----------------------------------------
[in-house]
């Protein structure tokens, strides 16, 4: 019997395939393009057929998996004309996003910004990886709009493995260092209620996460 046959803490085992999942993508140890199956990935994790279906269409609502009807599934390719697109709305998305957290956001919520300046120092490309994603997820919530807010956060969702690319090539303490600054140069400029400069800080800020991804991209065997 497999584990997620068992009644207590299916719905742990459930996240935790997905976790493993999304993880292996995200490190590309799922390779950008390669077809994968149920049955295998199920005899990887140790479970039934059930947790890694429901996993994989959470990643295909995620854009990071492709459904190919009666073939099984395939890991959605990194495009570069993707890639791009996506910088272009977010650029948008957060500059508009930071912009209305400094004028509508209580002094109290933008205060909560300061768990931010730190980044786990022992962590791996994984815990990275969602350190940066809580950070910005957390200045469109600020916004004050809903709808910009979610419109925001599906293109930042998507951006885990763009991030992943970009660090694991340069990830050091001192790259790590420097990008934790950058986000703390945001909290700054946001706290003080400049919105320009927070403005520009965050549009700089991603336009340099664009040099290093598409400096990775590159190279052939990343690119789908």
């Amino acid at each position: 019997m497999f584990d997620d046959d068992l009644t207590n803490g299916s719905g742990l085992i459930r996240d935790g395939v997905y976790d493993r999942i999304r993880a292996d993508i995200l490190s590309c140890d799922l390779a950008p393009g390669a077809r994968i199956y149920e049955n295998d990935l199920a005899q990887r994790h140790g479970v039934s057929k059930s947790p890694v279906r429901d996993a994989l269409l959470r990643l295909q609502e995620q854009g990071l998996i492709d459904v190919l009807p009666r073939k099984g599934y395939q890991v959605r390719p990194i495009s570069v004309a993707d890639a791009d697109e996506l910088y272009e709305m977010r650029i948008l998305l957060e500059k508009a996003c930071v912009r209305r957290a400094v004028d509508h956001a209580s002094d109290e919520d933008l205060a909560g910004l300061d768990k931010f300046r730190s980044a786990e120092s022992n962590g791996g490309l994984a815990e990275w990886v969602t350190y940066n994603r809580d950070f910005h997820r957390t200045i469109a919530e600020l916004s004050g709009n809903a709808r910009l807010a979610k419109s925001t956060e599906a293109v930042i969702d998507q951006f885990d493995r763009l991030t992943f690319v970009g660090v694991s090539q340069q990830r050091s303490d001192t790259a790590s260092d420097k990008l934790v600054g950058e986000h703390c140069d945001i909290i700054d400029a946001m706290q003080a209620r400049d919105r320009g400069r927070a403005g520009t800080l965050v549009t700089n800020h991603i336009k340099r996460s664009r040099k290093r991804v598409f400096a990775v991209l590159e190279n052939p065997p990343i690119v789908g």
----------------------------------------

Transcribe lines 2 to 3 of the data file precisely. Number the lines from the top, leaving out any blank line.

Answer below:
């Protein structure tokens, strides 16, 4: 019997395939393009057929998996004309996003910004990886709009493995260092209620996460 046959803490085992999942993508140890199956990935994790279906269409609502009807599934390719697109709305998305957290956001919520300046120092490309994603997820919530807010956060969702690319090539303490600054140069400029400069800080800020991804991209065997 497999584990997620068992009644207590299916719905742990459930996240935790997905976790493993999304993880292996995200490190590309799922390779950008390669077809994968149920049955295998199920005899990887140790479970039934059930947790890694429901996993994989959470990643295909995620854009990071492709459904190919009666073939099984395939890991959605990194495009570069993707890639791009996506910088272009977010650029948008957060500059508009930071912009209305400094004028509508209580002094109290933008205060909560300061768990931010730190980044786990022992962590791996994984815990990275969602350190940066809580950070910005957390200045469109600020916004004050809903709808910009979610419109925001599906293109930042998507951006885990763009991030992943970009660090694991340069990830050091001192790259790590420097990008934790950058986000703390945001909290700054946001706290003080400049919105320009927070403005520009965050549009700089991603336009340099664009040099290093598409400096990775590159190279052939990343690119789908």
């Amino acid at each position: 019997m497999f584990d997620d046959d068992l009644t207590n803490g299916s719905g742990l085992i459930r996240d935790g395939v997905y976790d493993r999942i999304r993880a292996d993508i995200l490190s590309c140890d799922l390779a950008p393009g390669a077809r994968i199956y149920e049955n295998d990935l199920a005899q990887r994790h140790g479970v039934s057929k059930s947790p890694v279906r429901d996993a994989l269409l959470r990643l295909q609502e995620q854009g990071l998996i492709d459904v190919l009807p009666r073939k099984g599934y395939q890991v959605r390719p990194i495009s570069v004309a993707d890639a791009d697109e996506l910088y272009e709305m977010r650029i948008l998305l957060e500059k508009a996003c930071v912009r209305r957290a400094v004028d509508h956001a209580s002094d109290e919520d933008l205060a909560g910004l300061d768990k931010f300046r730190s980044a786990e120092s022992n962590g791996g490309l994984a815990e990275w990886v969602t350190y940066n994603r809580d950070f910005h997820r957390t200045i469109a919530e600020l916004s004050g709009n809903a709808r910009l807010a979610k419109s925001t956060e599906a293109v930042i969702d998507q951006f885990d493995r763009l991030t992943f690319v970009g660090v694991s090539q340069q990830r050091s303490d001192t790259a790590s260092d420097k990008l934790v600054g950058e986000h703390c140069d945001i909290i700054d400029a946001m706290q003080a209620r400049d919105r320009g400069r927070a403005g520009t800080l965050v549009t700089n800020h991603i336009k340099r996460s664009r040099k290093r991804v598409f400096a990775v991209l590159e190279n052939p065997p990343i690119v789908g």